5 Tips to Help Introverts Survive Office Holiday Parties

coworkers at office holiday party

The hustling, bustling holiday season can be overwhelming for everyone, but it can be especially overwhelming for introverts. 

With so many social gatherings and holiday events – not to mention family get-togethers – the end of the year can feel more miserable than magical if you’re not one who looks forward to small talk, appetizers, and general togetherness. 

For many people who tend to be more introverted, work holiday parties are often especially challenging scenarios. Being forced to socialize with people you have a cordial, professional relationship with outside the context of the office can be a bit awkward for even the most social of butterflies. As an introvert, it can be daunting, uncomfortable and just plain undesirable. 

So what do you do if you are an introvert who is expected to participate in your office’s holiday festivities? Here are some tips to help you get through the gatherings you’re dreading.

Introvert Tips for Attending Office Christmas Parties

Decide If You Really Have to Go

If you’re dreading your work holiday party, take a closer look at why you’re going. Is attendance actually required, or do you just feel particularly obligated to go? If your team knew that you were going to be very unhappy about attending, do you think your managers and coworkers would still request that you go? Will the party be uncomfortable, or will being in that particular social situation feel unbearable?

In most cases, holiday parties are optional activities that happen outside of required work hours. You may be highly encouraged to go, but if the added stress of attending feels like it’s going to send you over the edge, remember that – in most cases – you do have the option NOT to go. 

Bring a Friend or Significant Other

Having a sidekick that you’re comfortable around can really help to make an awkward office party situation at least a bit more tolerable (and at most a lot more fun).

If at all possible, bring your significant other or another plus-one along with you. This will guarantee that you’ll have someone to chat with throughout the night, plus you’ll have a sidekick to help you navigate any awkward conversations or interactions you find yourself in. You’ll also have another person to help you start conversations and keep them going. 

Dress Comfortably

Some people go all out dressing up for holiday festivities, but if you’re not into that don’t feel obligated to do so. You’ll want to make sure you are following the dress code for the party venue, but you don’t need to show up to the party looking like someone other than yourself.

This may seem like a small, simple thing to do – and you may be wondering how this will help you be better equipped to handle navigating a holiday party – but trust us. If you’re physically comfortable in your outfit and you don’t feel like you’re dressed in a way that puts you outside your comfort zone mentally, you’ll be less on-edge and more capable of accommodating the other aspects of the gathering that you find uncomfortable.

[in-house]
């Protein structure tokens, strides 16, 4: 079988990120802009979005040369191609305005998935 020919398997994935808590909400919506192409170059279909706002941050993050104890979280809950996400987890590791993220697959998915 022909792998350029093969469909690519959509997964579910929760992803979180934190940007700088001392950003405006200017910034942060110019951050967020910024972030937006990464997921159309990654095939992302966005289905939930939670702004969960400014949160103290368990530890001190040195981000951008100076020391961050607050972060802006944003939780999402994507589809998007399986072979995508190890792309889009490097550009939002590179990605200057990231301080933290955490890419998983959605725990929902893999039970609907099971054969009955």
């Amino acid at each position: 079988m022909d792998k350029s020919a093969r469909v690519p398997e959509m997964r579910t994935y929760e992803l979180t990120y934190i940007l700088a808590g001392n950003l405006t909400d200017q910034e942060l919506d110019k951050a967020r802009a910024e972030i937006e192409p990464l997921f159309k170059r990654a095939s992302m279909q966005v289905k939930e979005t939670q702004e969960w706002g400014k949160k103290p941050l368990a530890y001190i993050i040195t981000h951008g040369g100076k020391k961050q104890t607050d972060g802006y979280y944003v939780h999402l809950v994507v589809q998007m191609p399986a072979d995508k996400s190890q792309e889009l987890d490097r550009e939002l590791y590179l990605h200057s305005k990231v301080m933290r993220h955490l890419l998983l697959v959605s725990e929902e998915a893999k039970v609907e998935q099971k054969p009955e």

Don’t Be Afraid to Step Outside

When and if the holiday office party starts to feel like a bit too much for you to take, simply plan to step outside. Now, outside doesn’t have to actually be outdoors. (It’s winter, of course. Who wants to go stand out in the snow?) Your ‘outside’ just needs to be outside the general atmosphere of the gathering. 

So when you arrive at the venue, take a look around and scope out where you might be able to take a breather from the hustle and bustle of the party. Whether you step away to the restroom, take a lap around the lobby or venture out of doors to take a deep breath of fresh air out in the parking lot, it will be good to have a quiet space in mind where you can give yourself a break.

Plan a Low Key Activity for Afterwards

Whether it’s immediately after the holiday party or a bit further down the road (think later in the week – not months later), be sure to schedule a time for a relaxing activity you love and look forward to. 

This activity will serve two purposes. Firstly – and especially if you do this immediately following your holiday party experience – it will help you to unwind and regroup both mentally and physically after the gathering. This can help you overcome the feeling of overwhelm you might be feeling. Secondly, this downtime will give you something to look forward to, which can help get you through the feelings of anxiousness you’re experiencing as the office holiday party date inches closer. 

Don’t Let Your Office Holiday Party Leave You Feeling Frazzled

The holiday overwhelm is real, and if you’re an introvert who dreads the social aspects of the holiday season, you’re not alone. 

Keep these tips in mind as you head to this year’s holiday (or politely decline to attend, if the first tip really resonates with you), and you just might find that you’re able to enjoy yourself! 

And if not – you made it through this year’s festivities, and there’s always next year to try again.

Looking for more tips on making it through the holiday season as an employee? Be sure to check out the following: 

Office Holiday Party Etiquette: Tips for navigating the awkward social/office crossover event that is your work holiday party. 

10 Office Secret Santa Ideas: Don’t fret about what to get for the office gift exchange. We’ve got you covered with 10 gift ideas so good, you might just want to keep them for yourself.